For me listening to music could get me into a different state. People smoke dope to get to a different state other than normal. Music does that as well, only not the same way. Drugs are full of chemicals and they pollute your body, and they will eventually destroy your mind, piece by piece, little by little. Music does it in exactly the opposite way; actually music fills your mind and music enhances you and enriches you. I remember listening to music when I was younger that just fascinated me. I remember the music to the film 2001. It was the first time I heard classical music and it just about blew my mind. Later, I sneaked down to hear Jimi Hendrix play and my mother didn’t know. I was in eighth grade and it was my first concert. Now, after playing for so long, I can actually pick up my instrument and really get into it and just play and have a complete blast all by myself. Down in my little home studio at night in the basement of my house, I can just sit there until 4 o’clock in the morning and have a one-man party playing my bass and it is a blast.
How old were you when you first started playing?
I was maybe fourteen or fifteen.
Did you learn through studying music or did you just start playing the bass?
I just started playing along with records. I would put on a record that I liked and figure out the chords or somebody would show me some of the chords and I would figure the rest out.
Was there some point in time when you knew you were going to be a professional musician?
There was a battle of the bands in 1970 and we won against all these huge, big giant bands in my home town of Buffalo, New York. All these other bands had been playing with a lot of pros and we went out there and we beat them all. No one believed we could do it. No one could even believe that we were in the contest. We then won the contest!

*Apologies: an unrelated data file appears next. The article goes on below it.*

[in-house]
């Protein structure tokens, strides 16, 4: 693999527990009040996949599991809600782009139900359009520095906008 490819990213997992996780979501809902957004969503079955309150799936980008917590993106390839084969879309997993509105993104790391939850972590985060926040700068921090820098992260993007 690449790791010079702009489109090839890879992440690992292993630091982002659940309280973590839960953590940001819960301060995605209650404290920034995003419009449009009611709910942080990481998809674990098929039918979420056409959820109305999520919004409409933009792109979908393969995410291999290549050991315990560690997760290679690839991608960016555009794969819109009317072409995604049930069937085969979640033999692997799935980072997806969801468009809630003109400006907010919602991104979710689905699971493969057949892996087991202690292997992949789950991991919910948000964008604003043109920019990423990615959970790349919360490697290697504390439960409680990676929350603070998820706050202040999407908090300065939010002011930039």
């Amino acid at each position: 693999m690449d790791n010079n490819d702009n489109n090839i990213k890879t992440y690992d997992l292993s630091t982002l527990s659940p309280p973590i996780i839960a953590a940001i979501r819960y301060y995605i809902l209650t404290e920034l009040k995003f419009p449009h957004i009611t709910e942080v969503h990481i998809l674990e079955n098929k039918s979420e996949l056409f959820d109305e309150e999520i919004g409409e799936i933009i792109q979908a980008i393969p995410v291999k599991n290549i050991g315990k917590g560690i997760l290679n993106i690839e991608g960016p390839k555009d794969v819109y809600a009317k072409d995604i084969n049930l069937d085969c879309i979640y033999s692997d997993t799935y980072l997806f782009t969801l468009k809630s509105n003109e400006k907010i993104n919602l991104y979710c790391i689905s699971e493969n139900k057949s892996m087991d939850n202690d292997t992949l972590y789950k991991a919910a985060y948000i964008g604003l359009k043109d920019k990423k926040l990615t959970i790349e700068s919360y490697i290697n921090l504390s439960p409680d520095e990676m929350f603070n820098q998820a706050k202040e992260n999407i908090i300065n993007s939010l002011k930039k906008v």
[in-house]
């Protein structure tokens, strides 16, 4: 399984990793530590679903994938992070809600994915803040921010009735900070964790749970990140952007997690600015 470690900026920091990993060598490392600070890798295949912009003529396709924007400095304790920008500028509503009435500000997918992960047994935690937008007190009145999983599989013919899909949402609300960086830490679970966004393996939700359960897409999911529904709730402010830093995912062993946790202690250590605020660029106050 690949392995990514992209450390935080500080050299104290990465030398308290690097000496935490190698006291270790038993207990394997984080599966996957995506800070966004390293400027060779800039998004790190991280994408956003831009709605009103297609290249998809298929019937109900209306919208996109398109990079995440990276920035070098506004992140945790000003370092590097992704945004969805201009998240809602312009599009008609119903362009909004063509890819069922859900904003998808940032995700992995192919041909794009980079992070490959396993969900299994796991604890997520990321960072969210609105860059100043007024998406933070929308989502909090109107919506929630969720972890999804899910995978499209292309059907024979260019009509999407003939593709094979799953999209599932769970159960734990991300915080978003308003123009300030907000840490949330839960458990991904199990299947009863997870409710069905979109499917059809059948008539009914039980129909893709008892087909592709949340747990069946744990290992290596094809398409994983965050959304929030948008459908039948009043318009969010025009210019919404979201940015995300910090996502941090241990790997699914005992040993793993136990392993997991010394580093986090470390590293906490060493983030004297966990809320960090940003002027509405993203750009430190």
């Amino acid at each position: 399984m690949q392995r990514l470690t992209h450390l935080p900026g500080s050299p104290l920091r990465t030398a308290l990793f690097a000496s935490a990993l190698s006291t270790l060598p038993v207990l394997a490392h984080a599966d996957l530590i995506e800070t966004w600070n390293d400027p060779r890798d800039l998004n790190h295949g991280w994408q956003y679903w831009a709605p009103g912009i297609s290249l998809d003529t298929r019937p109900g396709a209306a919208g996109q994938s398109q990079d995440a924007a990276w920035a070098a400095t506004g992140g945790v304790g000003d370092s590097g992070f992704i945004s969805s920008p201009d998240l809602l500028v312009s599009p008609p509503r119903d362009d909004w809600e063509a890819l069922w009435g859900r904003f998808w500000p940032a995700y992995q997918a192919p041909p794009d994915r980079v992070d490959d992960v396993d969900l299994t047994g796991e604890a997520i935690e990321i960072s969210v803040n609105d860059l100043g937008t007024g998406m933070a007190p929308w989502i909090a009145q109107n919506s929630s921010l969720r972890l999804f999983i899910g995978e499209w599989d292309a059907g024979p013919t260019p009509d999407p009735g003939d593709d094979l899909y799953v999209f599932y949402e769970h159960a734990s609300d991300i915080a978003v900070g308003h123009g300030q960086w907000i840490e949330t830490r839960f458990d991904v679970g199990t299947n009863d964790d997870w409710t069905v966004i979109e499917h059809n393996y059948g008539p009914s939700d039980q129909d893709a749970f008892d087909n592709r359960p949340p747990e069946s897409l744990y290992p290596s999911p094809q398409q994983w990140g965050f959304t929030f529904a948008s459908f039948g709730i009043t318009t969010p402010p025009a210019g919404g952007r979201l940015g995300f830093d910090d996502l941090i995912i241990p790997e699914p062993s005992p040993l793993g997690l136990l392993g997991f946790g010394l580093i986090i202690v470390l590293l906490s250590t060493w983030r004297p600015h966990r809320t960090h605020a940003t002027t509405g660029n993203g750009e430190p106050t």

It must have been a pretty exciting night.
It was unbelievable. We freaked out. We had some successes earlier on and, of course, a lot of failures. Ironically, for every big success, you come against another wall. Then you get over that wall and there is another wall. Then you are over that wall and then there is another wall. That is pretty much the way it is in almost any endeavor in life. Just like in school. You finished seventh grade. Now you’ve got to do eighth grade, which is harder. Now you have got to do ninth grade, which is harder. You finally finish high school, and you have got to go to college. Music is like that too.
So what happened in to you in 1985?
In 1985 I had a band named “Talas” out of Buffalo, New York. We were doing pretty good. We were doing really good regionally. In the Northeast we played all around in about an 800-mile radius. We were becoming known internationally in Japan and Europe. We had done a tour with Van Halen, but after that things started to go downhill in the band.
How did you start the band MR. BIG?
I started the band after I left David Lee Roth in 1988. I knew that I wanted to start a band that had equal members. People that worked with each other rather than having a boss. To be the boss, you have the whole world on your shoulders. To be an employee, you do not have much responsibility, but then you do not have much control either. I wanted to start a band that had kind of the best of both worlds. I wanted the band to be a group and not have anybody being the boss. To be kind of self-employed. If you ever had a job with a boss, or like a teacher in charge of a class. It is okay some of the time, but it comes to a point where you want to be in charge of what you are thinking of and what you are doing.
Do all the band members have artistic input into what the band plays?
Yes, it’s like a four-way thing. Even if someone brings in a song they wrote by themselves. We each still have our own input because I play bass the way I play bass. Pat Portey plays drums the way he plays drums. Eric Martin sings how he sings. Paul Gilbert plays the guitar the way he plays the guitar. And we all kind of add our little thing to it in our own way, together. Unlike a work environment or a school environment, we have some control over what we do.
Do you have any advice to help young musicians?